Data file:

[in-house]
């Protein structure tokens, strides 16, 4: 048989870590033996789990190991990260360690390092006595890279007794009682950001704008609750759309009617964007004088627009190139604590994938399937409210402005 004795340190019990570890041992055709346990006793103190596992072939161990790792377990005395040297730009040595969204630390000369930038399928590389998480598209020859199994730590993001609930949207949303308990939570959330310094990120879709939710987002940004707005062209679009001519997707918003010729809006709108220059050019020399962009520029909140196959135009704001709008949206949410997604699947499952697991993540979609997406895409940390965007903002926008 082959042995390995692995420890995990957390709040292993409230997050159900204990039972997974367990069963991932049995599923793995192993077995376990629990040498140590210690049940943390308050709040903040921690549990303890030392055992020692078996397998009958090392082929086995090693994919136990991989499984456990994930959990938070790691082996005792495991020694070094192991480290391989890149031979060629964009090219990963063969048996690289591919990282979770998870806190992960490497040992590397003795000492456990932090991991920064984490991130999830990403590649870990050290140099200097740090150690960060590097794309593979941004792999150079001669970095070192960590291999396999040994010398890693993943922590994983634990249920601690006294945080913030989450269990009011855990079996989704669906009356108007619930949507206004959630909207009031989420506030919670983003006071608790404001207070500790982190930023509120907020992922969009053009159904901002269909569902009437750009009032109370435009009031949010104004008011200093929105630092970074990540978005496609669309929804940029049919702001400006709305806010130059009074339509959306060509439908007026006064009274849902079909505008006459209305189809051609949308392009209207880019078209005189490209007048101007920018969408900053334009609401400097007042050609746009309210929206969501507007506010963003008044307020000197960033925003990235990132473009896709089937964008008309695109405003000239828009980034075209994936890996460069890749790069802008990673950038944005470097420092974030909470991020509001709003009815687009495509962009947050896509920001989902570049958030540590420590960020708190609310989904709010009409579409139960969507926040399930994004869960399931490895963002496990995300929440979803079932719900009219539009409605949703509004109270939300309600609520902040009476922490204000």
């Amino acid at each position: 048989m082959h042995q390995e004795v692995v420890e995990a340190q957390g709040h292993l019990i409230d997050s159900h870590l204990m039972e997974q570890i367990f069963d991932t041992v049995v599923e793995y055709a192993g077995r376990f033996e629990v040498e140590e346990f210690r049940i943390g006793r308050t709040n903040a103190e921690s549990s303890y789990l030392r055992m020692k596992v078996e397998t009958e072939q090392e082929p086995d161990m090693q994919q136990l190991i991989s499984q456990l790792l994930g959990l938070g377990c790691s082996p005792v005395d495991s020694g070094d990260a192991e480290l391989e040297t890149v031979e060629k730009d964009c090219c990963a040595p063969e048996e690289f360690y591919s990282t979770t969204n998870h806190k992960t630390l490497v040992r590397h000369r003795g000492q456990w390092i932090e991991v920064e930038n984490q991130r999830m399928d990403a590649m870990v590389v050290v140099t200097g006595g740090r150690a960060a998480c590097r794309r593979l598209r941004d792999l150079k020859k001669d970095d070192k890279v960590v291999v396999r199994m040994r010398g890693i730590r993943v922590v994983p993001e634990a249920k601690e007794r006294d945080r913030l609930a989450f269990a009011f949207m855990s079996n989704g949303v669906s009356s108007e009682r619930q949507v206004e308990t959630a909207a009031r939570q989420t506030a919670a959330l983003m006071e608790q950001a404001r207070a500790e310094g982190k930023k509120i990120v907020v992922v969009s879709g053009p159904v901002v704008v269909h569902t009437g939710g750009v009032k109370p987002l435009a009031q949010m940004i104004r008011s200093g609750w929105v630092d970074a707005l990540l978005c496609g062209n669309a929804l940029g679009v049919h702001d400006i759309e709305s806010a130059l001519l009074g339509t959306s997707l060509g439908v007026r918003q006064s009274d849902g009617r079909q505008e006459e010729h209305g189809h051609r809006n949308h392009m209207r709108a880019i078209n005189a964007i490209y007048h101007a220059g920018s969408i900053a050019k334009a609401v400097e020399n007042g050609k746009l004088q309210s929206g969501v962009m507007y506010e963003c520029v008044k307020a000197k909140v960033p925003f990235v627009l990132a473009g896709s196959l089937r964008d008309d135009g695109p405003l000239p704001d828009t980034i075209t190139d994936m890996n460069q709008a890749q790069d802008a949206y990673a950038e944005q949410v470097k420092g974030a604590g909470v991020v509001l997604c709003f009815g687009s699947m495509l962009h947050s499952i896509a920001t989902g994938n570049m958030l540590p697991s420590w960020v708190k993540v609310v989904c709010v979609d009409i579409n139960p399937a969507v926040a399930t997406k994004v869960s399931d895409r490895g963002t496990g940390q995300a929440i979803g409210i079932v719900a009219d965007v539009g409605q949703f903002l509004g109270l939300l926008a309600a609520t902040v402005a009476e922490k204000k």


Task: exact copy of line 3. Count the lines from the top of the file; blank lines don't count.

């Amino acid at each position: 048989m082959h042995q390995e004795v692995v420890e995990a340190q957390g709040h292993l019990i409230d997050s159900h870590l204990m039972e997974q570890i367990f069963d991932t041992v049995v599923e793995y055709a192993g077995r376990f033996e629990v040498e140590e346990f210690r049940i943390g006793r308050t709040n903040a103190e921690s549990s303890y789990l030392r055992m020692k596992v078996e397998t009958e072939q090392e082929p086995d161990m090693q994919q136990l190991i991989s499984q456990l790792l994930g959990l938070g377990c790691s082996p005792v005395d495991s020694g070094d990260a192991e480290l391989e040297t890149v031979e060629k730009d964009c090219c990963a040595p063969e048996e690289f360690y591919s990282t979770t969204n998870h806190k992960t630390l490497v040992r590397h000369r003795g000492q456990w390092i932090e991991v920064e930038n984490q991130r999830m399928d990403a590649m870990v590389v050290v140099t200097g006595g740090r150690a960060a998480c590097r794309r593979l598209r941004d792999l150079k020859k001669d970095d070192k890279v960590v291999v396999r199994m040994r010398g890693i730590r993943v922590v994983p993001e634990a249920k601690e007794r006294d945080r913030l609930a989450f269990a009011f949207m855990s079996n989704g949303v669906s009356s108007e009682r619930q949507v206004e308990t959630a909207a009031r939570q989420t506030a919670a959330l983003m006071e608790q950001a404001r207070a500790e310094g982190k930023k509120i990120v907020v992922v969009s879709g053009p159904v901002v704008v269909h569902t009437g939710g750009v009032k109370p987002l435009a009031q949010m940004i104004r008011s200093g609750w929105v630092d970074a707005l990540l978005c496609g062209n669309a929804l940029g679009v049919h702001d400006i759309e709305s806010a130059l001519l009074g339509t959306s997707l060509g439908v007026r918003q006064s009274d849902g009617r079909q505008e006459e010729h209305g189809h051609r809006n949308h392009m209207r709108a880019i078209n005189a964007i490209y007048h101007a220059g920018s969408i900053a050019k334009a609401v400097e020399n007042g050609k746009l004088q309210s929206g969501v962009m507007y506010e963003c520029v008044k307020a000197k909140v960033p925003f990235v627009l990132a473009g896709s196959l089937r964008d008309d135009g695109p405003l000239p704001d828009t980034i075209t190139d994936m890996n460069q709008a890749q790069d802008a949206y990673a950038e944005q949410v470097k420092g974030a604590g909470v991020v509001l997604c709003f009815g687009s699947m495509l962009h947050s499952i896509a920001t989902g994938n570049m958030l540590p697991s420590w960020v708190k993540v609310v989904c709010v979609d009409i579409n139960p399937a969507v926040a399930t997406k994004v869960s399931d895409r490895g963002t496990g940390q995300a929440i979803g409210i079932v719900a009219d965007v539009g409605q949703f903002l509004g109270l939300l926008a309600a609520t902040v402005a009476e922490k204000k």